By Charles Sercombe
There is now just a little over a week to go before the Nov. 5 General Election.
By the look of things, it’s pretty quiet out there.
But there has been one noticeable development in the campaign. For the first time this election season, an actual, old-fashioned, campaign slate has emerged.
Mayoral candidate Abdul Algazali has teamed up with council candidates Abu Musa, Rashad Almasmari, Showkat Chowdhury (whose first name is misspelled in a flyer for the slate as Shawkat) and Mohammed Hassan.
Algazali is taking on Mayor Karen Majewski for a second time. Four years ago, he came close to beating Majewski, falling behind by 124 votes. This time around, he has a slight advantage after winning the primary election by 62 votes.
However, Algazali benefitted by Majewski having to take on two other challengers, including City Councilmember Cathie Gordon, who ended up finishing a distant fourth.
If one were to assume that Majewski will get the votes from her other two challengers, she appears the likely winner in November.
But in elections, nothing is ever a given.
Majewski said she is not forming a slate, at least in a formal sense. Instead, she is telling voters to also support for city council Andrea Karpinski, Titus Walters and Ian Perrotta.
If the Karpinski name sounds familiar, that’s because her father, Joe Karpinski, is a former city councilmember and her mother, Cheryl, is the head of the city’s Water Department.
Titus Walters is no stranger either. He has been serving on the Hamtramck School Board for several years and is the current president of the board.
Ian Perrotta is probably familiar to readers of The Review. He has been a writer for the paper and copy editor.
Other familiar names include Mohammed Hassan, who is currently a member of city council. He is the only incumbent running for re-election. Councilmember Tom Jankowski has bowed out from seeking re-election, and Councilmembers Algazali and Gordon opted to run for mayor instead of re-election to council.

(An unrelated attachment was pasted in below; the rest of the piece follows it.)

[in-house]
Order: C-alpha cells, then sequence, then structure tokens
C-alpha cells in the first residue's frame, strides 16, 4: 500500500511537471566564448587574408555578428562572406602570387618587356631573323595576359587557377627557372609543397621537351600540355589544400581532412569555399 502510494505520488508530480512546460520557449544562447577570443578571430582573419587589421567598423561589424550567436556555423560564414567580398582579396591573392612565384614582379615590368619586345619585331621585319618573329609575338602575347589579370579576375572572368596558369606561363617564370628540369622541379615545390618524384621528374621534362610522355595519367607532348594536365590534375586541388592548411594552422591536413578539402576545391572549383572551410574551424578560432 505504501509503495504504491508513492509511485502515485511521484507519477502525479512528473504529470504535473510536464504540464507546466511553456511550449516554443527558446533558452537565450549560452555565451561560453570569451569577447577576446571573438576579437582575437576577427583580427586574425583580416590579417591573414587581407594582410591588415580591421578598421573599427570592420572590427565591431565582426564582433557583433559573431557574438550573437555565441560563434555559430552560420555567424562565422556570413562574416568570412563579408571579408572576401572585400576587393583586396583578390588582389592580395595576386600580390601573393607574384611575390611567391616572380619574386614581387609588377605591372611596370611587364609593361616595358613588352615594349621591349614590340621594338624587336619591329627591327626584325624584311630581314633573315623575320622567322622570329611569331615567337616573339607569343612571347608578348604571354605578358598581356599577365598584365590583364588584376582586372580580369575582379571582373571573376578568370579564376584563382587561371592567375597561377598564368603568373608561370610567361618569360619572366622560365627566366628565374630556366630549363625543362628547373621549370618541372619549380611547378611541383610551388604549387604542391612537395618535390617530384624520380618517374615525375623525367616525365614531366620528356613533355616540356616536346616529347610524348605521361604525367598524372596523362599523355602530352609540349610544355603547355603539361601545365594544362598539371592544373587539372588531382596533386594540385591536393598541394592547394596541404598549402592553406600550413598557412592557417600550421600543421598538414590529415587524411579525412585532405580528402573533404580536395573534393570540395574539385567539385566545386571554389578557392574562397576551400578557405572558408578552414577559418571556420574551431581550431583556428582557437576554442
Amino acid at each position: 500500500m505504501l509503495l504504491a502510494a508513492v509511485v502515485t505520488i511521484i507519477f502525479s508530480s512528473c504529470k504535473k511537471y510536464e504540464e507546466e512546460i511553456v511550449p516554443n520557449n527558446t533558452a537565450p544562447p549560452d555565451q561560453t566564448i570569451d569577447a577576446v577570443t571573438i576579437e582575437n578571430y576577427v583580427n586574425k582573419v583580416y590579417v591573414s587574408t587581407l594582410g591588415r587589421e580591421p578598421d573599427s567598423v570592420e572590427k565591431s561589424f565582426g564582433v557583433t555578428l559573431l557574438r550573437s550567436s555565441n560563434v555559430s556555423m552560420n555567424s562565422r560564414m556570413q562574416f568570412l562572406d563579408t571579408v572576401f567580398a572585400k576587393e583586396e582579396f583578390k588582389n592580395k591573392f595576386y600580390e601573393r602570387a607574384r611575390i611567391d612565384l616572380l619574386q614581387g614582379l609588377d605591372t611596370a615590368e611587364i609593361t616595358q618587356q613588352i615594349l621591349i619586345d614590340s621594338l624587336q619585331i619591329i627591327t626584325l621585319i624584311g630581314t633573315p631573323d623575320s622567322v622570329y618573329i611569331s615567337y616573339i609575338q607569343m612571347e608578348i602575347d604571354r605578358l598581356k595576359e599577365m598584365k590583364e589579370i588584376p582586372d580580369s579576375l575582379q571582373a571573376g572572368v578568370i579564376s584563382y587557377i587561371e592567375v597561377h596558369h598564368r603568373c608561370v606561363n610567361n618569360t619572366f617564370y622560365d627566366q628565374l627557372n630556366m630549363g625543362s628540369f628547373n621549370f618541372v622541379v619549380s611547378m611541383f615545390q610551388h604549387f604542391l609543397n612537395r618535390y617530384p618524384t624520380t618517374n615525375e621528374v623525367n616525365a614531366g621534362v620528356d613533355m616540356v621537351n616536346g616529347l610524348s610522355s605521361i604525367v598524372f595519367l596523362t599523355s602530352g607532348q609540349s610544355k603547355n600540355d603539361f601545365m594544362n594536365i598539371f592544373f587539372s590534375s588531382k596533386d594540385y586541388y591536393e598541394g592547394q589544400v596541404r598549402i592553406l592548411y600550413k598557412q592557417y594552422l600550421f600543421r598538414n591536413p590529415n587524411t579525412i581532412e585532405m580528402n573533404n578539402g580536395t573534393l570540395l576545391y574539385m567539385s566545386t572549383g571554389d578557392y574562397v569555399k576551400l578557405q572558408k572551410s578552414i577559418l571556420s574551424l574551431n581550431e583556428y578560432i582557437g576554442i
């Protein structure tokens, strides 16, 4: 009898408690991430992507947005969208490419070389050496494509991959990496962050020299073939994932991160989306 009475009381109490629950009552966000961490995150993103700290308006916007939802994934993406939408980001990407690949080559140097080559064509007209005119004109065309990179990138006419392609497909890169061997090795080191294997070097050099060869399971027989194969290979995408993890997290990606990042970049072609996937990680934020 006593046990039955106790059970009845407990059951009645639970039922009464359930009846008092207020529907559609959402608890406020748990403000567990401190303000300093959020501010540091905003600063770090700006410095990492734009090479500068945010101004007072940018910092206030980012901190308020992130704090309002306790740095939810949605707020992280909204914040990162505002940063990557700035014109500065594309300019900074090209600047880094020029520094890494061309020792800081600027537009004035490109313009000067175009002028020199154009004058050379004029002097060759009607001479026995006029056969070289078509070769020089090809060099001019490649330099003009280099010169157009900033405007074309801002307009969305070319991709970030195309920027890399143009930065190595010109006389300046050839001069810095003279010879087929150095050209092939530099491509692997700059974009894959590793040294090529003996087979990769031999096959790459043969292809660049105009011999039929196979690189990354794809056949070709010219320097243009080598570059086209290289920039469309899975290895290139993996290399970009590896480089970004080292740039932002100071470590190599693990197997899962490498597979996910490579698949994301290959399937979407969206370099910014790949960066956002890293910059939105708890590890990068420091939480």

That means there are four council seats up for grabs in this election.
In the irony department, council candidate Susan Dunn is now seeking the support of voters she tried to block from voting in 1999.
In that election, she was among a dozen or so election challengers called Concerned Citizens for a Better Hamtramck who targeted mostly Bangladeshi and Arabic voters over whether they were eligible to vote.
She was later convicted of harassing voters because the challenges she and others made were without foundation.
The city was sued by some of the challenged voters, and was ordered to pay them $150,000. The Justice Department also stepped in and monitored Hamtramck elections for several years afterward.
Since then the city has also hired a number of Bangladeshi-Americans as election workers, and posts election instructions in several languages at polling locations and city hall.
In other election news, there was a candidate forum, hosted by the 3c7 Block Club, held on Thursday evening, which took place after The Review went to press. We’ll have more on that forum next week.
Update: Mayoral candidate Abdul Algazali and all of the Bangladeshi-American candidates did not attend Thursday’s candidate forum. It was not immediately known why they did not show up.